There is very little to be read in the museum. If you are interested in knowing the history or origin of the pieces, it is best to get a guide. Ours only spoke Spanish, but since I speak a tiny bit she made a wonderful effort to help me understand what she was describing, and I picked up on most of the history. The house was owned by a wealthy sugar-trading family, the Conde de Brunets, in the 1800's. As we understood, most of the beautiful treasures in the house were received from foreign families illegally in exchange for sugar. You can take a look at an 1830's bathroom, kitchen, mens and ladies rooms, and a 1-ton marble bathtub.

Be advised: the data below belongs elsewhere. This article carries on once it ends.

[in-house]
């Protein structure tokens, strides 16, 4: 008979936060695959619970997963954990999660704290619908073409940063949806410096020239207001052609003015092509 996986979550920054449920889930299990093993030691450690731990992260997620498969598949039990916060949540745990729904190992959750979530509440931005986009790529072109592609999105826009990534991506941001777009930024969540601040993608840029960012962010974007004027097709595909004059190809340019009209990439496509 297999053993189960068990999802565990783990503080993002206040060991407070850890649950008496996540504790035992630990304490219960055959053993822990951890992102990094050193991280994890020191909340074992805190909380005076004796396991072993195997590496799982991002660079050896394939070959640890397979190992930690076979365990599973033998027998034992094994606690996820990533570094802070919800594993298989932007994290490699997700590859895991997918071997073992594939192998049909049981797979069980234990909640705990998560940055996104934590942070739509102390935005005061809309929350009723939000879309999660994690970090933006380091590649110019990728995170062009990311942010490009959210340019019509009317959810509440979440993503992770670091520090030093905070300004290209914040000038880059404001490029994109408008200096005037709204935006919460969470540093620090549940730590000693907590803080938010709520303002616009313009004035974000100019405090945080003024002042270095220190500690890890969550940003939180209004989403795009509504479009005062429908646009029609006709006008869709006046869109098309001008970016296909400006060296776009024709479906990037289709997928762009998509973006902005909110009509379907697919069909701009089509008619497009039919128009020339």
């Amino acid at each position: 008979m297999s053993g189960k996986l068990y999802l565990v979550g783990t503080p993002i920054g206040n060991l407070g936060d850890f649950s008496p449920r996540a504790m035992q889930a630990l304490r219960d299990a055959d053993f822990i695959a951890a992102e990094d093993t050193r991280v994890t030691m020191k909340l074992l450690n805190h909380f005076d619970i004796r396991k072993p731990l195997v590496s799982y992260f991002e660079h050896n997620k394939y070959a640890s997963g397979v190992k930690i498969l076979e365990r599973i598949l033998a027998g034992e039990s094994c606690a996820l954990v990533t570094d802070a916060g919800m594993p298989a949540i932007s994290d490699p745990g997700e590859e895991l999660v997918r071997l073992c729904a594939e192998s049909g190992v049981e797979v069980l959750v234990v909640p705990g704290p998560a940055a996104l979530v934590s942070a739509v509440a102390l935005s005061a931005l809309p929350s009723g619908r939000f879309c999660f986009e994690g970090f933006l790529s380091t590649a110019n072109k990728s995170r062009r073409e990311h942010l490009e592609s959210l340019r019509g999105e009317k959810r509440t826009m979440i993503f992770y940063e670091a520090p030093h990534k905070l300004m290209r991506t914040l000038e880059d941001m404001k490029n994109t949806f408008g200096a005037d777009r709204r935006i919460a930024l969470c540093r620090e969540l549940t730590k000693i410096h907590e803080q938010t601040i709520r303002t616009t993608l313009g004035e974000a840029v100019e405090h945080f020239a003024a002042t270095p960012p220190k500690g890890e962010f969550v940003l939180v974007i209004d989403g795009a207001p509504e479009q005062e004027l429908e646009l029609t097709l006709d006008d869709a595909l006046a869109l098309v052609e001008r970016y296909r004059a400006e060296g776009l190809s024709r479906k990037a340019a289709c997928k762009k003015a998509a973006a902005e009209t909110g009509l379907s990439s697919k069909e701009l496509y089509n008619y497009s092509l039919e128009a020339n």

If you've always wanted to know what it would be like to be ridiculously rich and have a lot of nice things from around the world, something very few Cubans in the 1800's had an opportunity to do, then take about an hour and check it out.
It’s a national park about 20 KM north of Trinidad… it has more than five different hiking paths finishing at different waterfalls. Nothing huge like Niagara or Iguaçu, but lovely… beautiful places!!
The only way to get to Topes is by car… if you don’t have one, you can hire a taxi to take you there. They charge you 25 CUC to take you to the first two or three entrances of those paths… the further you want to get, the more you’ll have to pay.
My suggestion… don’t try to go to more than two waterfalls in one day, you probably won’t have the time and/or the strength to do it.
Ah… I almost forget, you have to pay 6.50 CUC to get into the park… yeah, I know… it’s Cuba, if they could charge for the oxygen you breath… they’d do it!